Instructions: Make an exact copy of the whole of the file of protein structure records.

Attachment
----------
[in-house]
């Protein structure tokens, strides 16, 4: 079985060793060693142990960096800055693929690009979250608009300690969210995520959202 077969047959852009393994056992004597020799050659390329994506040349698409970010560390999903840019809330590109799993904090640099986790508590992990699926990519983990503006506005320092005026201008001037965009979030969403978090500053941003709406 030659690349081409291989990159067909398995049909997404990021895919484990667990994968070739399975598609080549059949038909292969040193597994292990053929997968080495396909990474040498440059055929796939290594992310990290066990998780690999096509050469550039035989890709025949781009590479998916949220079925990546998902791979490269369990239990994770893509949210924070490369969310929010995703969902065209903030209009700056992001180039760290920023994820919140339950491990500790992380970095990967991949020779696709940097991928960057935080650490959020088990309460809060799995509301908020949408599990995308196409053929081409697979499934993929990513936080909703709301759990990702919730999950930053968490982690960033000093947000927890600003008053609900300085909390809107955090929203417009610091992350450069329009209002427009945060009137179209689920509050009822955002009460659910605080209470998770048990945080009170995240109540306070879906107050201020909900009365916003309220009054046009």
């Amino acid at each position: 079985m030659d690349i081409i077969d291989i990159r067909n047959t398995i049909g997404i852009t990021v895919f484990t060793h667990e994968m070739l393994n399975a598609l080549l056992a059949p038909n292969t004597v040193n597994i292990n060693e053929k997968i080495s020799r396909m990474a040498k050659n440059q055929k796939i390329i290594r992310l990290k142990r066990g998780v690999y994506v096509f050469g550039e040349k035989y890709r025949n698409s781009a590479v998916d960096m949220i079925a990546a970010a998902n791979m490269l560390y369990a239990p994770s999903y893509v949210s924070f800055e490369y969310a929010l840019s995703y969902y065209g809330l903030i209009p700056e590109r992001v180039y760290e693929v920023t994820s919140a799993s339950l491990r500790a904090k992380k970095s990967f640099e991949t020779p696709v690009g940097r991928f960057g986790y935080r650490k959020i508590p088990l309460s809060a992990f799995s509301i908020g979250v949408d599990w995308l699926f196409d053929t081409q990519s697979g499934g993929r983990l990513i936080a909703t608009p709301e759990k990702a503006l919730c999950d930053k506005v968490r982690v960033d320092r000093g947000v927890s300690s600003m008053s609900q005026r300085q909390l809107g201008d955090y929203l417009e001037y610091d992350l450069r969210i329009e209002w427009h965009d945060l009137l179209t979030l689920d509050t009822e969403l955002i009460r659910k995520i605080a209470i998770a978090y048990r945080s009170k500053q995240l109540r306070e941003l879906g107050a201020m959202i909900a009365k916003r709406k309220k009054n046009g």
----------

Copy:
[in-house]
């Protein structure tokens, strides 16, 4: 079985060793060693142990960096800055693929690009979250608009300690969210995520959202 077969047959852009393994056992004597020799050659390329994506040349698409970010560390999903840019809330590109799993904090640099986790508590992990699926990519983990503006506005320092005026201008001037965009979030969403978090500053941003709406 030659690349081409291989990159067909398995049909997404990021895919484990667990994968070739399975598609080549059949038909292969040193597994292990053929997968080495396909990474040498440059055929796939290594992310990290066990998780690999096509050469550039035989890709025949781009590479998916949220079925990546998902791979490269369990239990994770893509949210924070490369969310929010995703969902065209903030209009700056992001180039760290920023994820919140339950491990500790992380970095990967991949020779696709940097991928960057935080650490959020088990309460809060799995509301908020949408599990995308196409053929081409697979499934993929990513936080909703709301759990990702919730999950930053968490982690960033000093947000927890600003008053609900300085909390809107955090929203417009610091992350450069329009209002427009945060009137179209689920509050009822955002009460659910605080209470998770048990945080009170995240109540306070879906107050201020909900009365916003309220009054046009």
């Amino acid at each position: 079985m030659d690349i081409i077969d291989i990159r067909n047959t398995i049909g997404i852009t990021v895919f484990t060793h667990e994968m070739l393994n399975a598609l080549l056992a059949p038909n292969t004597v040193n597994i292990n060693e053929k997968i080495s020799r396909m990474a040498k050659n440059q055929k796939i390329i290594r992310l990290k142990r066990g998780v690999y994506v096509f050469g550039e040349k035989y890709r025949n698409s781009a590479v998916d960096m949220i079925a990546a970010a998902n791979m490269l560390y369990a239990p994770s999903y893509v949210s924070f800055e490369y969310a929010l840019s995703y969902y065209g809330l903030i209009p700056e590109r992001v180039y760290e693929v920023t994820s919140a799993s339950l491990r500790a904090k992380k970095s990967f640099e991949t020779p696709v690009g940097r991928f960057g986790y935080r650490k959020i508590p088990l309460s809060a992990f799995s509301i908020g979250v949408d599990w995308l699926f196409d053929t081409q990519s697979g499934g993929r983990l990513i936080a909703t608009p709301e759990k990702a503006l919730c999950d930053k506005v968490r982690v960033d320092r000093g947000v927890s300690s600003m008053s609900q005026r300085q909390l809107g201008d955090y929203l417009e001037y610091d992350l450069r969210i329009e209002w427009h965009d945060l009137l179209t979030l689920d509050t009822e969403l955002i009460r659910k995520i605080a209470i998770a978090y048990r945080s009170k500053q995240l109540r306070e941003l879906g107050a201020m959202i909900a009365k916003r709406k309220k009054n046009g």